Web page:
I HEAVED a sigh of relief after I heard Chairman (of the Consultative Committee on Con-Con) Reynato Puno say that the constitutional provision banning political dynasties must be self-executing or must not need an implementing law. This to me is the heart of the matter.
Currently, only the wealthy are represented in Congress because they alone can bankroll our very expensive elections. These representatives have never enacted a law implementing the 1987 Constitution’s ban on political dynasties as it is effectively to commit political hara-kiri. Thus, the revised ban, if ever, has to be self-executing.
I said if ever as we have to deal with the claim that it is undemocratic to ban political dynasties. This has an element of truth because indeed dynasties are members of the body politic and should enjoy equal rights to vote and be voted on.
We must, therefore, shift from directly banning political dynasties to indirectly easing them out by providing for a not-privately-financed-hence-more-democratic election system and a proportional representation system through certified genuine political parties. In this manner, the non-rich and marginalized sectors of society enjoy an effective equal chance of being represented, and of participating, in government.
The present system is very undemocratic in the sense that only the rich or those bankrolled by the rich, including the criminally rich, can afford to run and win in our elections. Hence only the rich are represented in government. Hence, their vested interests trump everybody else’s. And this is not democracy.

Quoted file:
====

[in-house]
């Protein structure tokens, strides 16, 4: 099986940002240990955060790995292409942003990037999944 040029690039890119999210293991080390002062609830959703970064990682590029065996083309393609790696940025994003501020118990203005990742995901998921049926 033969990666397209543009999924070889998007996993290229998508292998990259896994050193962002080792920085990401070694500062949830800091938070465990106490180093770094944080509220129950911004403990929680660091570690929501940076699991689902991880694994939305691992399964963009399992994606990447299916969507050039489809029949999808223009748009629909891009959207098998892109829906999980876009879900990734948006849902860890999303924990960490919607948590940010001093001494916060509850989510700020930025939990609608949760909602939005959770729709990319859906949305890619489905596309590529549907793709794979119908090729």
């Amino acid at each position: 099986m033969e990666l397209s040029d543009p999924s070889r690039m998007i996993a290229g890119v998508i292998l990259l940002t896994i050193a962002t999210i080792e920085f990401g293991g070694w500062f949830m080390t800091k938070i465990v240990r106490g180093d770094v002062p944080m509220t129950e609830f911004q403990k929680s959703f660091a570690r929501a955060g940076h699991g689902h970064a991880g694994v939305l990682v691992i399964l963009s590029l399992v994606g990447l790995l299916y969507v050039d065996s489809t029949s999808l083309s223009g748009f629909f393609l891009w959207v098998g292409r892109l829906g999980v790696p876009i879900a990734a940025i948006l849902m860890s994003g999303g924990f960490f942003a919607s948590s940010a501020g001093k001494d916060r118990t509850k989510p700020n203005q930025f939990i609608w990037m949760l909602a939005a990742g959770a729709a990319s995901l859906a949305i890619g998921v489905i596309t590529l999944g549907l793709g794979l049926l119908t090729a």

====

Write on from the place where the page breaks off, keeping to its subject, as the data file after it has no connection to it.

As insurance, therefore, if we get a self-executing ban or as an alternative if we don’t, the new constitution should contain provisions eliminating private money from election campaigns and creating a genuine party-list system of proportional representation. We should stop voting for individuals who run on their money and start voting for parties who run on their programs.
Separate political parties should represent the interests of big business and labor, of big landlords and small farmers or farm workers. Moreover, all parties should have equal chances of winning seats in government because accredited and certified-genuine parties should become public institutions that are funded by the government.
The idea then is not so much to ban political dynasties (which might be declared undemocratic) as to rid our nation of the very undemocratic system that allows only the rich to run for, and win, office. Under the current system only the interests of the rich are represented in government. This in effect makes us an oligarchy and not a representative democracy. This is what the new constitution should correct.